2021 Annual Letter to Our Clients
Christine Fortin - Jan 21, 2021
Our 2021 letter to clients, managing finances in the gig economy and the exciting updates on the team accreditation.
Part One: General Principles
- It will be worth restating, even in the context of a letter primarily focused on the year just past, our overall philosophy of investment advice. It is goal-focused and planning-driven, as sharply distinguished from an approach that is market-focused and current-events-driven. Long-term investment success comes from continuously acting on a plan. Every successful investor I've ever known was acting continuously on a plan; failed investors, in my experience, get that way by continually reacting to current events in the economy and the markets.
- You and we are long-term equity investors, working steadily toward the achievement of our most cherished lifetime goals. We make no attempt to forecast, much less time, the equity market; indeed we believe these to be fool’s errands.
- Once a client family and our team have a plan in place—and have funded it with what have historically been the most appropriate types of investments—we will rarely ever recommend changing the portfolio so long as your long-term goals haven't changed. As a general statement, we, The Fortin Wealth Advisory Group, have found that the more often investors change their portfolios (in response to the market fears or fads of the moment), the worse their long-term results.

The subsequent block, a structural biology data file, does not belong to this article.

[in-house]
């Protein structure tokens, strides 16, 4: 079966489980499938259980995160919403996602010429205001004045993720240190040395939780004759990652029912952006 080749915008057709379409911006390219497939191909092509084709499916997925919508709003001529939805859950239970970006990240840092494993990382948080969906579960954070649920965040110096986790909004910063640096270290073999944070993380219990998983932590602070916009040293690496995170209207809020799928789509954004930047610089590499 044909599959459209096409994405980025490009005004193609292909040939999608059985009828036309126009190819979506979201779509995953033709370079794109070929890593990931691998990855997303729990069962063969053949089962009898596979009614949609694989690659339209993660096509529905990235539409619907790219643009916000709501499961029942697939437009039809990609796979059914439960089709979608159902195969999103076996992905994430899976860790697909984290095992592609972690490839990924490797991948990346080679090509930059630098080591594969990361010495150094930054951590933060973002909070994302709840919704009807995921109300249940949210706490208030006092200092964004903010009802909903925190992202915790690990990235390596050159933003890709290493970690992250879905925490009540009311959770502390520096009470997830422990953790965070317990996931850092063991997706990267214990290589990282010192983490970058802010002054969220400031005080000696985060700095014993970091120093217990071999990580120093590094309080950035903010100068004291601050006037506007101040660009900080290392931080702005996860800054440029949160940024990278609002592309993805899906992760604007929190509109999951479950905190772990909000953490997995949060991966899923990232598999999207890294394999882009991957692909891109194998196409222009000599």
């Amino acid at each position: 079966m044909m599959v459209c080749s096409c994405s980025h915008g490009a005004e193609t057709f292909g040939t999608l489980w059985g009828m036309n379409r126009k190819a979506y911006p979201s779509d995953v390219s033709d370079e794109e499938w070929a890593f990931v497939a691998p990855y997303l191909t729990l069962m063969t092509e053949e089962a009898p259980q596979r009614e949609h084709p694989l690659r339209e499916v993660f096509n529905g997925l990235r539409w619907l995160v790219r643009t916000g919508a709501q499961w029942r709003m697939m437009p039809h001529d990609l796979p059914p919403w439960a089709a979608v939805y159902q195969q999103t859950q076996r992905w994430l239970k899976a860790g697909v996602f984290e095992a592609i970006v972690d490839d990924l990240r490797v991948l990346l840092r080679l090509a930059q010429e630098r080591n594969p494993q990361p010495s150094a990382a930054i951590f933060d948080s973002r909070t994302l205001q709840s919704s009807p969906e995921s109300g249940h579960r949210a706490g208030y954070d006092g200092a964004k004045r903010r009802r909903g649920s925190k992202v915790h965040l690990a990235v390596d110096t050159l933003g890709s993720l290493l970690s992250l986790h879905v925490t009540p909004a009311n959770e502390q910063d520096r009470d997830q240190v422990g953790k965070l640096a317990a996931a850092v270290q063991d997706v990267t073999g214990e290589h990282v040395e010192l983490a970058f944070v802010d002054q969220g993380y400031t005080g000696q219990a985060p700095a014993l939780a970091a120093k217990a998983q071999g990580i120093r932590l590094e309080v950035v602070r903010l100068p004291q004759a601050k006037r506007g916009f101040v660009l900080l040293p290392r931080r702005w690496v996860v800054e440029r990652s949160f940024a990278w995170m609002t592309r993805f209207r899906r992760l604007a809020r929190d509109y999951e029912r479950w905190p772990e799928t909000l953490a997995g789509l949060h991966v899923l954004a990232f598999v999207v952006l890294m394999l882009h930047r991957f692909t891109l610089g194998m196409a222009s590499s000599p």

- By our count, there have been 16 “bear markets” in equities since the end of WWII – and average of one every five years or so. The average depth of these declines was something on the order of 30%. But in September 1945 the forerunner of the S&P500 Stock index was about 16*; the index ended this past year at 3756.07. Thus, at least historically, the permanent advance has triumphed over the temporary declines.
- In sum, our essential principles of portfolio management remain unchanged. (1) The performance of a portfolio relative to a benchmark is largely irrelevant to the long-term financial success. (2) The only benchmark we should care about is the one that indicates whether you are on track to accomplish your financial goals. (3) Risk should be measured as the probability that you won't achieve your goals. (4) Investing should have the exclusive goal of minimizing that risk.
Once in a very great while, there comes a year in the economy and the markets that may serve as a tutorial—in effect, a master class in the principles of successful long-term, goal-focused investing. Two thousand twenty was just such a year.
On December 31, 2019, the Standard & Poor's 500- Equal Weighted Stock index closed at 8485.96. This past New Year's Eve, it closed at 9574.87 according to the S&P Dow Jones website. This is some 11% higher in CAD$ terms. From these bare facts, you might infer that the equity market had, in 2020, quite a good year. As indeed it did. What should be so phenomenally instructive to the long-term investor is how it got there.
The term “gig” is something that we all know from past norms as in “I got a gig”. However, this is a very real economy now and it impacts our young people mostly. Finding long term dependable employment is largely a think of the past.
Our team continues to work from home and we obviously don’t have any photographs of far away places that we have visited.
Spencer has completed all of the educational requirements, exams and case studies as well as professional experience and has earned his Certified Financial Planner (CFP) designation. And he is just finishing his insurance piece to be able to support Christine and Jamie in the tax planning with respect to insurance trusts.